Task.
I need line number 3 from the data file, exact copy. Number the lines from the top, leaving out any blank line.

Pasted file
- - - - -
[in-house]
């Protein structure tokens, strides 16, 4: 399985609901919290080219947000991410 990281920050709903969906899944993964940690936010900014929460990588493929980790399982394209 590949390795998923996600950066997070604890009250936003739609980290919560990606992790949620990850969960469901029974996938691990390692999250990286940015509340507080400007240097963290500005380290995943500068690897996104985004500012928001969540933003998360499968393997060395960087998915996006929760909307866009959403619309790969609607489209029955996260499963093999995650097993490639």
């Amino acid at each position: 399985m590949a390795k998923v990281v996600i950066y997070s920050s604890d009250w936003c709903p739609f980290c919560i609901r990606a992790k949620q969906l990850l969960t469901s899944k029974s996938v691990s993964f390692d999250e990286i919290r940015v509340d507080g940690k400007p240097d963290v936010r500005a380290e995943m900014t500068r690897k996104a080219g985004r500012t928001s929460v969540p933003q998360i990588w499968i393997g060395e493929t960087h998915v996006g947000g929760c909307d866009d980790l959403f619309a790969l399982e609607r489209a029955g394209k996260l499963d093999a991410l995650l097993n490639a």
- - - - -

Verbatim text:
């Amino acid at each position: 399985m590949a390795k998923v990281v996600i950066y997070s920050s604890d009250w936003c709903p739609f980290c919560i609901r990606a992790k949620q969906l990850l969960t469901s899944k029974s996938v691990s993964f390692d999250e990286i919290r940015v509340d507080g940690k400007p240097d963290v936010r500005a380290e995943m900014t500068r690897k996104a080219g985004r500012t928001s929460v969540p933003q998360i990588w499968i393997g060395e493929t960087h998915v996006g947000g929760c909307d866009d980790l959403f619309a790969l399982e609607r489209a029955g394209k996260l499963d093999a991410l995650l097993n490639a």